Wuhan battles to create jobs
Many firms are hiring, but market remains under pressure
Published: Apr 21, 2020 12:03 AM

A heavy downpour fails to stop a crowd in Wuhan, capital of Central China's Hubei Province from gathering at Foxconn to apply for a job early Monday. Photo: Li Hao/GT

As many in Wuhan, Central China's Hubei Province, are gradually returning to work after a lockdown due to the novel coronavirus epidemic, some are facing quite a predicament: They have no jobs to return to.

That was on vivid display Monday, as job seekers in the city, undeterred by the pelting rain, formed long lines outside factories and businesses to apply for the limited positions offered. 

While many companies in sectors such as manufacturing and services have started hiring and local officials have rolled out a flurry of measures from direct cash incentives to organizing hiring events, the overall job market in the city and the broader Hubei Province remains dire due largely to low business activity, job seekers, business insiders and analysts said. Many might not be able to get a job before the end of May as some small businesses are still struggling to get back on their feet, they added.

The gloomy employment situation in Wuhan also mirrors that of the entire country, as the coronavirus outbreak added pressure to an already challenging job market due to recent economic slowdowns and industrial transformation. Top Chinese officials paid much attention to employment, which is crucial not just economically but also in terms of social stability, and more targeted measures might be necessary, analysts noted.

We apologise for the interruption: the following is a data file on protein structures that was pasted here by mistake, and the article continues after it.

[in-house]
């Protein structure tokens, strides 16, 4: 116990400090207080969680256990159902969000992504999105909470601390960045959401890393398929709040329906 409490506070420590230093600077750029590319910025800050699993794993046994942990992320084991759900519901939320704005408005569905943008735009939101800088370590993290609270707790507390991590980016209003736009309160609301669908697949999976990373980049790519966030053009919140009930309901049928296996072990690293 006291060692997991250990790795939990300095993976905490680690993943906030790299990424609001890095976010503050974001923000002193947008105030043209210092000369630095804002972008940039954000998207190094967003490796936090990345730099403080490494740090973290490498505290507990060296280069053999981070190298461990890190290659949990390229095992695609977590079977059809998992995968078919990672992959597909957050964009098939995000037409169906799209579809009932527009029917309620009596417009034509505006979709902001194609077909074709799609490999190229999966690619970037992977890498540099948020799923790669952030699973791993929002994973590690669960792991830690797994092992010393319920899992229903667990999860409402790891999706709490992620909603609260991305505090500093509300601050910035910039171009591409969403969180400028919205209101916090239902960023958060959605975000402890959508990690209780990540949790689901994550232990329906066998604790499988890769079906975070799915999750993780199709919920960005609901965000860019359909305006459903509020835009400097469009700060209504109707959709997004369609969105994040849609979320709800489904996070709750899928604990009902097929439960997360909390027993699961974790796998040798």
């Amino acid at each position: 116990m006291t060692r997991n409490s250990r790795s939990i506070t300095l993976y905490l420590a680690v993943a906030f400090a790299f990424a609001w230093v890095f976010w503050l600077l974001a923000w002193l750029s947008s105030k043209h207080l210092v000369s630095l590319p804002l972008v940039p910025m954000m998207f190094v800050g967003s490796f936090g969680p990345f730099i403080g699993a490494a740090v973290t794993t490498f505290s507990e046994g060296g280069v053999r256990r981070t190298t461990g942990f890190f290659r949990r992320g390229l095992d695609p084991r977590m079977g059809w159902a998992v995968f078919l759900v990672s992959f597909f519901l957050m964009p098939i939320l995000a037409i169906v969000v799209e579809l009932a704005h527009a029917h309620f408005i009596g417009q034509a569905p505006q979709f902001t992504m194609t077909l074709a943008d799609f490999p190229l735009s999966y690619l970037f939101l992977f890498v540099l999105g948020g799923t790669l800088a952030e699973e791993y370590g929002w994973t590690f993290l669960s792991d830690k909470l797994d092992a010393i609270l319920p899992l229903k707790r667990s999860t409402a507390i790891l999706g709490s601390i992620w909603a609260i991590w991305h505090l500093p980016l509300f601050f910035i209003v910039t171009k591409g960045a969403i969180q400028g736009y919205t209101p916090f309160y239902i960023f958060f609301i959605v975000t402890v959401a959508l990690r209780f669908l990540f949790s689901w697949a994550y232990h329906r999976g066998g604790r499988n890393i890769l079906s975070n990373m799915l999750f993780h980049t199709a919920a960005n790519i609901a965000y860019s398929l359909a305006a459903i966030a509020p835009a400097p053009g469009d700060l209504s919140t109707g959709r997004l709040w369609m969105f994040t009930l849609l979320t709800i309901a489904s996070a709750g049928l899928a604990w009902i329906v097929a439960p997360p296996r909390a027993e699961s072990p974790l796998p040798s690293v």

Photo: Li Hao/GT

 Desperate to work

On Monday, the bad weather in Wuhan did not curb the enthusiasm of job seekers outside a local factory of manufacturing giant Foxconn Technology Group. Thickly dotting the empty field in front of the factory, which is half the size of a basketball playground, they filled the streets surrounding the factory.

"It is a difficult year," Jiang Yang from Xianning, another city in Hubei Province, 76 kilometers from Wuhan, told the Global Times. Jiang came to Wuhan in late March hoping to find a job but after knocking doors from one factory to another, he said he hasn't heard any good news yet.

A manager for the factory, who only gave his surname as Dong, said that they saw a surge of job hunters this year as they restarted operation on April 9, one day after the city lifted the 76-day lockdown. 

"Five or six hundred people came for interviews each day on average. In the past few years, no one came for interviews on rainy days, but today we still have hundreds pouring in to try their luck," said Dong, noting Monday is the last day of his factory's recruitment drive. 

There are encouraging signs, as the demand for workers are also surging in line with work resumption at major factories in the city, according to Zhu Liang, a representative for career services provider BOSS Zhipin's Wuhan division. For example, Foxconn, personal computer manufacture Lenovo and micro-electronics firm Wuhan Tianma are hiring more than 10,000 new workers this year.

Officials in Wuhan will also organize as many as 70 job fairs starting on Tuesday, which could offer a total of around 30,000 positions in a wide range of sectors, including manufacturing, retail and logistics, Hubei News reported on Monday.

Wuhan officials have also launched more than 300 online job fairs. On the jobs website operated by Wuhan's Human Resources and Social Security Bureau, there were more than 168,000 job listings and over 131,000 applicants as of Monday. The city has also offered nearly 19,000 public welfare jobs.

However, that might not be able to absorb the layoffs from consumer-centric businesses such as catering and entertainment, and the job market might not improve until the end of May, according to Dong Dengxin, director of the Finance and Securities Institute at Wuhan University of Science and Technology.

"As soon as these businesses return to normal, probably at the end of May in the best-case scenario, employment will be also boosted," Dong Dengxin told the Global Times, whisking off risks for potential social turmoil stemming from rising unemployment.

But before that, the situation still remains dire.